‘It’s head is as long as I am tall!’
‘What is it?’
‘Hmm… A giant fish? A lizard? Don’t know.’
‘Well I know! It’s a sea dragon!’
It is spring, 1811, the morning after a storm. Mary is 12 years old, and fearless. She edges across the cliff to where her brother is already working to free the fossil bones. Fragments of weathered mudstone clatter down onto the beach. The eye sockets of the huge skull are wider than the span of her hand.
During the 200 million years that dinosaurs roamed the land, the oceans were ruled by formerly land-dwelling reptiles. Of these, ichthyosaurs adopted dolphin-like forms, plesiosaurs became sea lion-like, and mosasaurs occupied crocodile-like ‘ambush’ predator roles.
Of these, ichthyosaurs were arguably the most successful. Their multiple adaptations to a fully aquatic life included huge eyes, a stiffened, fluked tail, and the ability to mate and give birth to live young in water. Much as killer whales do today, these predators structured the marine ecosystem. Many came to resemble the modern whales, dolphins and tuna fish that now fulfil similar ecological roles. The convergence of body forms between some ichthyosaur species and tuna are particularly astonishing because these reptiles were air breathers.
Why did icthyosaurs evolve to look like modern marine animals?
Life in water poses a specific set of challenges. These marine reptiles fulfilled similar ecological roles to whales, and in time evolved body forms similar to these modern mammals. This is known as convergence.
Like whales and tuna, ichthyosaurs were adapted for long distance energy-efficient swimming. The respective horizontal and vertical strokes of both ichthyosaur and dolphin tails give an equally powerful ‘lift’ in both directions, propelling these animals forward in a near straight line.
A further example of this convergence is seen in the modern otter. Unlike the Ichthyosaurs, both whales and otters had land-based mammalian ancestors with a vertically moving spine, giving them their bounding gait. The whale-like ichthyosaurs moved their tail flukes horizontally, like a modern lizard.
Like whales and tuna, ichthyosaurs were adapted for long distance energy-efficient swimming. The respective horizontal and vertical strokes of both ichthyosaur and , propelling these animals forward in a near straight line.
What can modern animals tell us about ichthyosaurs?
Modern tuna and lamnid sharks have converged into a similar ‘deep water sprint-predator’ ecological role. These long distance migrants move constantly at a moderate speed, except for short fast bursts when chasing prey. Chunky vertebrae stiffen their bodies at their core, reducing sideways movements except at the narrow ‘hinge’ before the tail. The continuously active red ‘cruising’ muscles either side of the spine are warm, in marked contrast to most other fish. In combination with large tendons, these muscles work like pulleys, flicking the fluked tail from side to side. The surrounding white muscles give extra power during short ‘sprints’.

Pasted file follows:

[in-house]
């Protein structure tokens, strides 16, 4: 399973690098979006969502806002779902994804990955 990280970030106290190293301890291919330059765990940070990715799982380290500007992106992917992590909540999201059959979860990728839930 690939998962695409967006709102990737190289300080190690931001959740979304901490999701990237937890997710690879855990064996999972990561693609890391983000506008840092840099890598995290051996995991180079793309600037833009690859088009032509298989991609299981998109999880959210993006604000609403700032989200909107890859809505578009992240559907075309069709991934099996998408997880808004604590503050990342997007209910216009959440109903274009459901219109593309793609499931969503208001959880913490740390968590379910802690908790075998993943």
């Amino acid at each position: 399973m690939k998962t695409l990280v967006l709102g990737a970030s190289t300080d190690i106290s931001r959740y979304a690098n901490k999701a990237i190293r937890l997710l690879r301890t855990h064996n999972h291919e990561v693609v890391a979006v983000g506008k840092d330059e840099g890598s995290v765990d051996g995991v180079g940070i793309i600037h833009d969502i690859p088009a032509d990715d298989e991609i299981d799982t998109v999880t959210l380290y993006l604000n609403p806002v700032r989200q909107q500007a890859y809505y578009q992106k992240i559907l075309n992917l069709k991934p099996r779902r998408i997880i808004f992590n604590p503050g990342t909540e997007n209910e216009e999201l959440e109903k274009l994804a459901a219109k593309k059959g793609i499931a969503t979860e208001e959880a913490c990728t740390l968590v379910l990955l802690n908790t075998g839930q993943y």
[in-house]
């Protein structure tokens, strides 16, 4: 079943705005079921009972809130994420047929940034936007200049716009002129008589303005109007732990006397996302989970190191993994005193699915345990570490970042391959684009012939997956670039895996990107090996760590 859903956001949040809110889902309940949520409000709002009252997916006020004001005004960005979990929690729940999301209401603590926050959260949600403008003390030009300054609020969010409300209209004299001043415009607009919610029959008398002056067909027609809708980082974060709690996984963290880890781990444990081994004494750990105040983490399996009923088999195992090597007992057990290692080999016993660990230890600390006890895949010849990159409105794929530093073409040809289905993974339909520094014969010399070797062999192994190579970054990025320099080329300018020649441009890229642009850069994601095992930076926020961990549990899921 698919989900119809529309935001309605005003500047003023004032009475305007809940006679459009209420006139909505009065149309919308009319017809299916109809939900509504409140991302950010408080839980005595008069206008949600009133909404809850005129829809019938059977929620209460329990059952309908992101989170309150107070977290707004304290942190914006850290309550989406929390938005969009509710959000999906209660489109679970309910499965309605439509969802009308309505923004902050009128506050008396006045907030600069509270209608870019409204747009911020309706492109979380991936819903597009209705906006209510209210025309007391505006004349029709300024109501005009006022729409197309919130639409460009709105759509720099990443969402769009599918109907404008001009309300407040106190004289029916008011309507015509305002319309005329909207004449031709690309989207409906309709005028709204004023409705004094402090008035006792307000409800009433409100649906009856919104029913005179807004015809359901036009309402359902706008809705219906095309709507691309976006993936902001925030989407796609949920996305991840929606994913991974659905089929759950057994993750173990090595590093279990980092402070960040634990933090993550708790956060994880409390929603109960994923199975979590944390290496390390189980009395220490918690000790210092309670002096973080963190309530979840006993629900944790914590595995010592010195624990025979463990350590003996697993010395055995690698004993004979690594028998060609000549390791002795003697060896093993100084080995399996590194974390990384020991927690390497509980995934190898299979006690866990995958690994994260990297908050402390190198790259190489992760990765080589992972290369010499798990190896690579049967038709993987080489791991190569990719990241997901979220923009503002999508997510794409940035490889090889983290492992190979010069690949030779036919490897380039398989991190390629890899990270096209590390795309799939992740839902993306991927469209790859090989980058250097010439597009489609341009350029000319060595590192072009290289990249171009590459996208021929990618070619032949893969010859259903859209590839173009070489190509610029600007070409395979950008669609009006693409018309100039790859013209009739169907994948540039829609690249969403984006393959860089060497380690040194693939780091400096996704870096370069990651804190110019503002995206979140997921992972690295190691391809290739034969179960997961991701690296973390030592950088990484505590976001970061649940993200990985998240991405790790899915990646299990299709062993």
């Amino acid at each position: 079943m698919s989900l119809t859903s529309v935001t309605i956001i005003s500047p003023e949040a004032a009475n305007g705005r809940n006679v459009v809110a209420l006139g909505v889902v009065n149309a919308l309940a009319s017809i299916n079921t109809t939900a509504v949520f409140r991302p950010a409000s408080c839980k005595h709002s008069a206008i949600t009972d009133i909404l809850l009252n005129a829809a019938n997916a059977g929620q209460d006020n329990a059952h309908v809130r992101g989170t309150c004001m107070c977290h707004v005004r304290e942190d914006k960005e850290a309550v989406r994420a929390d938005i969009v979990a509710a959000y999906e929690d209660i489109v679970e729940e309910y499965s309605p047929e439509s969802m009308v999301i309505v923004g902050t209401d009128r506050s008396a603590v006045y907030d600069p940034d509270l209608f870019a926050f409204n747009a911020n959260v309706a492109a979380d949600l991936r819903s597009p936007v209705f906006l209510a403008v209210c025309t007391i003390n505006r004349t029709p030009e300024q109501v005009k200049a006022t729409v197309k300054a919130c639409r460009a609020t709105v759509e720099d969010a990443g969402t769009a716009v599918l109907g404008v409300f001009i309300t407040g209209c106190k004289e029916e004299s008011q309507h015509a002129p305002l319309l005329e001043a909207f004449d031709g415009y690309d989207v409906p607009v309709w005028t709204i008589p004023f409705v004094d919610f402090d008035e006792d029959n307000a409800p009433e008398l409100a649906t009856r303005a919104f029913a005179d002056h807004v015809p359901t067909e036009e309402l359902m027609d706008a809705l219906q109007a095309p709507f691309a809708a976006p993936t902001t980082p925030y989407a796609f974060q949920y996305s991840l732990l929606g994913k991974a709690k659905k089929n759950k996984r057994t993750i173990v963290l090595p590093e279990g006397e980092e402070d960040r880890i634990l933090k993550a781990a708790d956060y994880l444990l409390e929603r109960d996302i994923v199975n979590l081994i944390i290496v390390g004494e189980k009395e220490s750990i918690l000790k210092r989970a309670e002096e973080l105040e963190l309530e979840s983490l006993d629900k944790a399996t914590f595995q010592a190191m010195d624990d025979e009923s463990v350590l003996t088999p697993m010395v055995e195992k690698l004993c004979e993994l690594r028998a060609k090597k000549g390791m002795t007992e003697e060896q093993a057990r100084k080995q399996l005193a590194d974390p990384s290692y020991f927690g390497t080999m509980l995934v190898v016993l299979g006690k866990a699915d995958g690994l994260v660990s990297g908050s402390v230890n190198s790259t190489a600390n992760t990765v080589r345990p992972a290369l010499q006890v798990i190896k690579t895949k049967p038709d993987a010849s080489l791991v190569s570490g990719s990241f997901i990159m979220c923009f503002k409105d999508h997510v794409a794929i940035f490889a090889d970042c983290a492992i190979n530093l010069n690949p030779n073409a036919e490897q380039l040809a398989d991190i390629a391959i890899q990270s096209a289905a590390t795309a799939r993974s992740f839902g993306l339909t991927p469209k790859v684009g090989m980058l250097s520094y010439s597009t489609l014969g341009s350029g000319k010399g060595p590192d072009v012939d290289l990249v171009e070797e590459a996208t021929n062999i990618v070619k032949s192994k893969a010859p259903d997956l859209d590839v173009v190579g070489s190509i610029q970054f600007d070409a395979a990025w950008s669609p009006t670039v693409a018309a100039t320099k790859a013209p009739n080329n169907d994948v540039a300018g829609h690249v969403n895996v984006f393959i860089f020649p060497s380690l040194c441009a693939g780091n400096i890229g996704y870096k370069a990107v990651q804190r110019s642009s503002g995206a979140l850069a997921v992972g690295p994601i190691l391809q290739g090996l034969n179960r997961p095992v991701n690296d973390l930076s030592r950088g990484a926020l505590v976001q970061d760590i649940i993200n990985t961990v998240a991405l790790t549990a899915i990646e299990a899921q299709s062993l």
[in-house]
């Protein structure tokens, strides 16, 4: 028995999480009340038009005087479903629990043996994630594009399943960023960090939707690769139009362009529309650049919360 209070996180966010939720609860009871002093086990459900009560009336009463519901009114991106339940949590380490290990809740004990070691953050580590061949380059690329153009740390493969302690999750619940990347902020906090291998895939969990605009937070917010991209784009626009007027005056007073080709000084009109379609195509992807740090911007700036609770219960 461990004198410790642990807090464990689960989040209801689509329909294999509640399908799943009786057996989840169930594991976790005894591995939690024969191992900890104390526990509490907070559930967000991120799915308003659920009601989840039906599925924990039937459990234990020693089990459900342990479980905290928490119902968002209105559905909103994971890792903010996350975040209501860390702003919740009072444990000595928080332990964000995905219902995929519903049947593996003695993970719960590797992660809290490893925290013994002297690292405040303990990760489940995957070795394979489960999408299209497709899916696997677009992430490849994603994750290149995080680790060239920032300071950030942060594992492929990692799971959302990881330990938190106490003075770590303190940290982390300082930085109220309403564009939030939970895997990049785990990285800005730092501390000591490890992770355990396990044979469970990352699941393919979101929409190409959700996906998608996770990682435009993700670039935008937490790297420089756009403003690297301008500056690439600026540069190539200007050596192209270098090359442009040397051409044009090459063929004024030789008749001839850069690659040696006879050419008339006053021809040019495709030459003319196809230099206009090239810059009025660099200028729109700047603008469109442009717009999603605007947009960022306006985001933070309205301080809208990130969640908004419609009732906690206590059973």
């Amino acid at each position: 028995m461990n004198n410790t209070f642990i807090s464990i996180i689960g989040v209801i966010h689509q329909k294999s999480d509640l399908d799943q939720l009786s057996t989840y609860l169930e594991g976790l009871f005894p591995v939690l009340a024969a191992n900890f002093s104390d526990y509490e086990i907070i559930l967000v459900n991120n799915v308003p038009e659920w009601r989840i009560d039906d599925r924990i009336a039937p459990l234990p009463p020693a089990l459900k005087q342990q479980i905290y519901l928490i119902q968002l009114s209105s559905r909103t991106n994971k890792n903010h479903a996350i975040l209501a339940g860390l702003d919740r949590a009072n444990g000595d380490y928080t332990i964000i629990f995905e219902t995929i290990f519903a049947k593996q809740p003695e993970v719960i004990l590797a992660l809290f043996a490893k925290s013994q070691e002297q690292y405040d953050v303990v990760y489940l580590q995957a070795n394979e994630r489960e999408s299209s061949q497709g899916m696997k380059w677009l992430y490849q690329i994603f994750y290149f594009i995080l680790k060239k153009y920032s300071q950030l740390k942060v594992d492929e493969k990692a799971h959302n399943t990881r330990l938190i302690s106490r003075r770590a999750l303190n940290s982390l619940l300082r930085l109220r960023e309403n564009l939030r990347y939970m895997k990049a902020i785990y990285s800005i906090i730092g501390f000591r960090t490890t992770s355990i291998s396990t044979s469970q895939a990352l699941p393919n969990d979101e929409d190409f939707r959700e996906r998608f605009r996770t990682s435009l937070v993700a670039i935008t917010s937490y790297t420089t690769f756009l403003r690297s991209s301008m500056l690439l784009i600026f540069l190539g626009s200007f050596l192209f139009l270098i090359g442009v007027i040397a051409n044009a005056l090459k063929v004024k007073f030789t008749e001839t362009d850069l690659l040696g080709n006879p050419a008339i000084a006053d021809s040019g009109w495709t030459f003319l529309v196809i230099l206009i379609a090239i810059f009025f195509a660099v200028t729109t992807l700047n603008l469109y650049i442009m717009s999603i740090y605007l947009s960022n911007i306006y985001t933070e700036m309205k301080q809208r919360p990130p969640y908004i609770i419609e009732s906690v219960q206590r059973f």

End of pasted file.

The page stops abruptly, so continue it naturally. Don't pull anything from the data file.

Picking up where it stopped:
The ichthyosaur Stenopterygius was tuna-shaped with chunky stacked vertebrae. This stiffened body form suggests that these reptiles converged on the cruise-and-sprint deep water hunting role of modern tuna and lamnids.
Did ichthyosaurs have warm muscles like whales and tuna?
The isotopic proportion between the heavy 18O and the light 16O oxygen (the ratio is given as d18O) in the bones of living fish and marine animals decreases as body temperature increases. In principle we can use cold-blooded fish fossils as a ‘thermometer’ to indicate the water temperature, and compare this against isotope-predicted body temperatures for other fossil animals from the same rocks.
Oxygen isotope data allows us to infer that Jurassic plesiosaurs and ichthyosaurs had body temperatures of around 35⁰C, much higher than that of their environment. This indicates that they could generate heat, and may well regulated their body temperatures independently of their environment (homeothermy). Modern warm bodied marine animals have to conserve their body heat. This means it is reasonable to infer that ichthyosaurs used similar methods such as a counter-current blood circulation system and/or heat-insulating blubber.
What happened to the ichthyosaurs?
Ichthyosaurs dominated the world’s oceans for around 150 million years, but then disappeared from the fossil record after the mid-Cretaceous (around 95Ma). The cause of their sudden extinction remains a mystery. The empty ecological roles that this created were later filled by mosasaurs; relatives of modern monitor lizards including the Komodo dragon. In turn these reptiles died out during the Cretaceous-Tertiary mass extinction (65Ma), making way for the later evolution of modern whales, dolphins and tuna.
Text copyright © 2015 Mags Leighton. All rights reserved.
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